Court calls out Rio Tinto’s “recalcitrance” in CFMEU member win
After almost three years of litigation, the Federal Court has identified Rio Tinto’s “disturbing level of recalcitrance” and “hollow” claims as CFMEU member wins compensation and a penalty of a further $50,000 is awarded to the Union.
In February 2016 Justice Reeves of the Federal Court found in favour of the CFMEU after the Hail Creek mine, a subsidiary of Rio Tinto, were found to have taken adverse action against Michael Haylett. The adverse action occurred after Mr Haylett was awarded $630,000 in compensation for an injury sustained while driving a bulldozer at the Mine, with Rio Tinto standing him down from his ongoing position following this decision in the Queensland District Court. A summary of this adverse action finding is available here.
In August 2016 Reeves J handed down a further decision concerning the remaining issues of compensation and penalty, the latest in a series of CFMEU member wins. In his reasons, Reeves J continued his criticism of Rio Tinto, whose behaviour he labelled “disgraceful” in the earlier 2016 decision.
While the Court required further calculations to make an order on compensation, Reeves J rejected Rio Tinto’s argument that there was no entitlement to compensation because of the award in the District Court. The Federal Court found that the two awards were directed to different purposes, with the current matter being to compensate Mr Haylett for past and future loss of wages resulting from the contraventions of the Fair Work Act. The judgment provided for an award of compensation, along with back pay, to be made to Mr Haylett.
The Court did, however, determine the penalty to be paid – and in doing so made a strong statement on what consequences may flow from the kind of behaviour displayed by Rio Tinto. Reeves J found that there had been no satisfactory explanation for their conduct, and that they had demonstrated “a disturbing level of recalcitrance”.
Reeves J made specific reference to Hall Payne Lawyers’ attempts to find a quick resolution to the issue when, in early 2014, we approached Rio Tinto. They refused to reconsider their approach. Later in 2014 and again in 2015, after successes in the Supreme Court and then in the Court of Appeal, we again requested that Rio Tinto reconsider their position. They refused. Reeves J highlighted these occasions as further compounding the seriousness of their wrongdoing.
Reeves J found that Hail Creek’s submissions demonstrated they had no insight into their wrongdoing, and that they had shown no remorse for their contraventions. Further, the court labelled Rio Tinto’s submission that they had been acting out of concern to comply with the Coal Mining Safety and Health Regulations and Act “particularly hollow”, given the complete lack of regard they had for the effects of their actions on Mr Haylett.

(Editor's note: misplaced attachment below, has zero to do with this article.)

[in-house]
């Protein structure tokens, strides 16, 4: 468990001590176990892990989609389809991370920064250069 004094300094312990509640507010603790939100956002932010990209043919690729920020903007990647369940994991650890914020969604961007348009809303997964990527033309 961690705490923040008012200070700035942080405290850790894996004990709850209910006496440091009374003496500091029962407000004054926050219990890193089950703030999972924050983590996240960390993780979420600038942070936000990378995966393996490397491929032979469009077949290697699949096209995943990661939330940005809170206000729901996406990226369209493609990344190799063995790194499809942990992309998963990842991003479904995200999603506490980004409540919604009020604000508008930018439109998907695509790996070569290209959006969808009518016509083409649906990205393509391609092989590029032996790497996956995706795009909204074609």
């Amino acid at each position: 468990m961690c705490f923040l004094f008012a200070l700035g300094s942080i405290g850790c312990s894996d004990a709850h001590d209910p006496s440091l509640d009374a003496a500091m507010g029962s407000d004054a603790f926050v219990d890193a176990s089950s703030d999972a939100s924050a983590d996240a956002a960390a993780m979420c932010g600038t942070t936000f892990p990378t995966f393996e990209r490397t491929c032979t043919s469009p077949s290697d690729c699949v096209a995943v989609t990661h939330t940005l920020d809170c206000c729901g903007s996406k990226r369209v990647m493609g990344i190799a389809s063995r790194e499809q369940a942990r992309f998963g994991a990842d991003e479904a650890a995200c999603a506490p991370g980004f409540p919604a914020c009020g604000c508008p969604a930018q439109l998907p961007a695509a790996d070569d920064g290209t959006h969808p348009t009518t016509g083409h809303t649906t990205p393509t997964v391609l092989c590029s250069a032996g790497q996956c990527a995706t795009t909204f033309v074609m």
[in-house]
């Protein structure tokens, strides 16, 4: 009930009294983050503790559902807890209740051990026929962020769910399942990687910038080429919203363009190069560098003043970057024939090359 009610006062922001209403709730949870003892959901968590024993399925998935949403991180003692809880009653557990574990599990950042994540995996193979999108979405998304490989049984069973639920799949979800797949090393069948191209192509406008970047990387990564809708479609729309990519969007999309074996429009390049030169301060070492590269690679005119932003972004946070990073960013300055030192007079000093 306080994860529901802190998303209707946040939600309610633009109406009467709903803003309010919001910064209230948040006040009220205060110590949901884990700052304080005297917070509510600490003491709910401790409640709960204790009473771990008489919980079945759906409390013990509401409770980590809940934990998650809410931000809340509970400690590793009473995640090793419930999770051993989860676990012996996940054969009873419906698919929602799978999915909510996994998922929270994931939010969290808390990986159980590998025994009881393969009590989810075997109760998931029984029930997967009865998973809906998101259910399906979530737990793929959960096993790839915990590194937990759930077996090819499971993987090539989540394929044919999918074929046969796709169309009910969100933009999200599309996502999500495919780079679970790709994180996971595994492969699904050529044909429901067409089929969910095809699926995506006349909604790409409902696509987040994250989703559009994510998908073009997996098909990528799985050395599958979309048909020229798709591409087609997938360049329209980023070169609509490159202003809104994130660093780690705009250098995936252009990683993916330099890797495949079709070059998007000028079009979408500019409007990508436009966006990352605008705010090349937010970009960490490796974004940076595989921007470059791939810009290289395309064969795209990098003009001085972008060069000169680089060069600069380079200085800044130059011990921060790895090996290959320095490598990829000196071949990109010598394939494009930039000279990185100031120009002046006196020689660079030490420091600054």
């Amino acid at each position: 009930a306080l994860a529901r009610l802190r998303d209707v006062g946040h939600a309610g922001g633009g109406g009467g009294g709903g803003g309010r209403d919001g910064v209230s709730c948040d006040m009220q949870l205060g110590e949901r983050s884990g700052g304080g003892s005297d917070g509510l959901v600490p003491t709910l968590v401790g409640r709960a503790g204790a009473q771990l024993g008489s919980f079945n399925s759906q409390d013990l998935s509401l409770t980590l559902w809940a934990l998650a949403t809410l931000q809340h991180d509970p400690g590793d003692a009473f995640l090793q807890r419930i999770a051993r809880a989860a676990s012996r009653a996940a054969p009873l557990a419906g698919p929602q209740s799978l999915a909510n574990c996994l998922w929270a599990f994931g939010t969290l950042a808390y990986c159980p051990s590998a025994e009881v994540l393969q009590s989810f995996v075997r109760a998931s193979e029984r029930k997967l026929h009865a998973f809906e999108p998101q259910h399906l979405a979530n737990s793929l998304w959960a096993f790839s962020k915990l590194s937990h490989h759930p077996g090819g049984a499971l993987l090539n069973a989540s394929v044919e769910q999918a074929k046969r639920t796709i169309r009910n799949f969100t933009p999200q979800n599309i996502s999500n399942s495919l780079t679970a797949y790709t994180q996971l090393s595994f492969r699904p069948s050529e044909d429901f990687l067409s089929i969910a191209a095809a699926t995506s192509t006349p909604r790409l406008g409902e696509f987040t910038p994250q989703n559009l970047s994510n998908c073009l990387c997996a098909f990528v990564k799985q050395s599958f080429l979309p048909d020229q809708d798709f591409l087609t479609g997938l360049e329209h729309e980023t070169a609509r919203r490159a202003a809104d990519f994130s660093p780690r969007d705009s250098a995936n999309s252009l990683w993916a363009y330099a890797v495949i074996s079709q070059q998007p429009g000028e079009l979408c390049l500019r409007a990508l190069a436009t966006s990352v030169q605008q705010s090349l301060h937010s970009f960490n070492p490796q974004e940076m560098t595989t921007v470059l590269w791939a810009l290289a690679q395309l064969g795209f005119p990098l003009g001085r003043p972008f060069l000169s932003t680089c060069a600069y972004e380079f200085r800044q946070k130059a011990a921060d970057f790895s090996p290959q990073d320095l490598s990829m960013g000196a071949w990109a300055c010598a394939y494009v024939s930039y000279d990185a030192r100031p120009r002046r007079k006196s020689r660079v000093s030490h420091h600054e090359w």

The Court awarded the significant penalty of $50,000, to be paid to the CFMEU, for the “serious and persistent wrongdoing” of Rio Tinto. Subject to the provision of calculations for the award of compensation, this decision is the latest in a suite of decisions condemning the behaviour of Rio Tinto and CFMEU member wins.
This case has been running for almost three years, with challenges at every turn. It is the case of a coal miner who dared to take on a multi-national, with Rio Tinto determined to use him as an example to prevent other workers from making similar claims for compensation. With the ongoing support of the CFMEU and Hall Payne Lawyers, that position was turned around, with the Federal Court ultimately using compensation and the award of penalties to the CFMEU to make an example of Rio Tinto. It is further testament to the importance of resilience and Union support in ensuring and enforcing your rights at work.
If you require any assistance in relation to your right to work, or the enforcement of your rights, please do not hesitate to contact HPL Principal Luke Tiley and HPL Associate William Ash on 1800 659 114
View the full decision here.
This decision has been part of a series of long-running litigation. You can see summaries of previous decisions here:
This article relates to Australian law; either at a State or Federal level.
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